Boating Safety - A Wake Up Call!
By: Dennis Bryant "The Fishing-Professor"
Just about everyone who has owned
a high-performance boat for more than a single season, has had
an INCIDENT on the water. An incident is a near miss instead of
an accident. It's a scrape in the side of the hull, rather than
an explosion of fiberglass parts. It's a bruise on the knees instead
of a trip to the hospital. It's almost losing control of your
boat in a high-speed turn, rather than running the boat aground.
It's an OOPS! Instead of a deadly boating accident. It's one of
those things that you laugh about after it's over. Am I right?
Have you had one yet? Two? More?
Please, forgive the ramblings of
an "old man"; but, an event happened a few days ago that made
me acutely aware of the fallibility of us all.
I just lost a longtime friend, and
fishing buddy; in a tragic, senseless, and totally preventable,
boating accident. His life was taken by a person with five years
of high-performance boating experience, who had just, a week before
the accident took place, finally completed a boating safety course.
My friend was a freshwater charter-captain, with more than a quarter
of a century of experience behind the helm of a Lake Erie charter
boat. He was a knowledgeable, safe, and sober skipper. He was
an acknowledged expert in his field. He'd also spent the last
eight years of his life as a volunteer navigation instructor,
at the same Coast Guard 'boater's safety courses' that the driver
of the other boat had just completed. The captain had never had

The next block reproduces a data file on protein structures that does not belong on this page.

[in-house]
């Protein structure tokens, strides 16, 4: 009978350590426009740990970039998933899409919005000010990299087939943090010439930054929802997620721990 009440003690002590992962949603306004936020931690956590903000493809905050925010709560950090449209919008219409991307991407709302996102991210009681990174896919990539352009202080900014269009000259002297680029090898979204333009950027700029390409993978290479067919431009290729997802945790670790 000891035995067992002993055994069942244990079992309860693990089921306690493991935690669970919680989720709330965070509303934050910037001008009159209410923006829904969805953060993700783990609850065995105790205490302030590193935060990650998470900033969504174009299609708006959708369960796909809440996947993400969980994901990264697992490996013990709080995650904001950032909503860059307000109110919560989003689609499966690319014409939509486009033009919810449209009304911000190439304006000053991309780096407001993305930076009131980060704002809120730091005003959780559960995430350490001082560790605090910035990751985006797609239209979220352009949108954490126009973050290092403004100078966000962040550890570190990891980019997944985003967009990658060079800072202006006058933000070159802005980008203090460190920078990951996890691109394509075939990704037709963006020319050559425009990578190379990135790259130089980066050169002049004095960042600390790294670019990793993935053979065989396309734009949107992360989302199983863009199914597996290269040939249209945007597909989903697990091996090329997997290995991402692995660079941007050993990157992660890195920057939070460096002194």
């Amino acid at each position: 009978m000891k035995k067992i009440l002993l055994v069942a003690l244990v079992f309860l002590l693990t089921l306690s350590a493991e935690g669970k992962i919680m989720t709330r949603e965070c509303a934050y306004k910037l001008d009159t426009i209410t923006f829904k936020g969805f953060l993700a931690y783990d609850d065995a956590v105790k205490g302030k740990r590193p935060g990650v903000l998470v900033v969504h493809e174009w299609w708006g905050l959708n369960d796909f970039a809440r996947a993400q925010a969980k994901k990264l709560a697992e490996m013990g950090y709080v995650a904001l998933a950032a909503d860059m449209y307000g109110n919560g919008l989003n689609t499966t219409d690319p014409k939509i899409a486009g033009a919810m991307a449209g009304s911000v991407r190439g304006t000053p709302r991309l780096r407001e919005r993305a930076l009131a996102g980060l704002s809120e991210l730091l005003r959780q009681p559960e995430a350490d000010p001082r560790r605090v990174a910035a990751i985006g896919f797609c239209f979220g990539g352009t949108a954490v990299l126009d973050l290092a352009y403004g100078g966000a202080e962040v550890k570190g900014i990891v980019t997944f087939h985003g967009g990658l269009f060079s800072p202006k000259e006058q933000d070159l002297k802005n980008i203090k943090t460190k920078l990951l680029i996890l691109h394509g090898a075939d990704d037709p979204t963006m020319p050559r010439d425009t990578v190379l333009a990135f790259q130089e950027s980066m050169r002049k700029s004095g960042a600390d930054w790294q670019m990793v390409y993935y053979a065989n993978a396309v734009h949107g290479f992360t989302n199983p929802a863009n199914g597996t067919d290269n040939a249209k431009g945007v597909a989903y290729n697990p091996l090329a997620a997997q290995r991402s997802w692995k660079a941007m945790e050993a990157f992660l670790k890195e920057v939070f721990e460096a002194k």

a boating accident in all his years on the water.
The large twin-engine offshore-style boat, was
running parallel to, and overtook the charter boat my friend was
operating. The driver of the faster boat was hit in the eye by
an insect, while his boat was running at well over 50 MPH. He
wasn't wearing protective eyeglasses at the time. His 40' boat
veered, turned into, and ran completely over, the starboard side
of the slower charter boat before the driver even realized what
had happened. Two people died, and four more were seriously injured,
because of one man's simple loss of common sense judgment. My
friend left behind his wife of thirty-five years, four children,
and seven grandchildren.
Now I'm about the last person in the world who
can claim to be an expert on boating safety. Therefore, I'm not
even going to try to make that claim. I'm also not one to point
fingers. Back to that old "Woulda, Coulda, Shoulda" thing. Hindsight
is always 20/20! When you think about it though, there is something
seriously wrong out there when it comes to boating safety! Too
many people, myself included I'm afraid, are taking everyday boating
safety far too much for granted. Not the majority of all the boaters,
to be sure; but still, far too many fail to even take the time
to seriously think about what they're doing on the water. The
mind strays to thoughts about exactly where to go as you head
out, and what to do, and what you'll use when you get there. Rather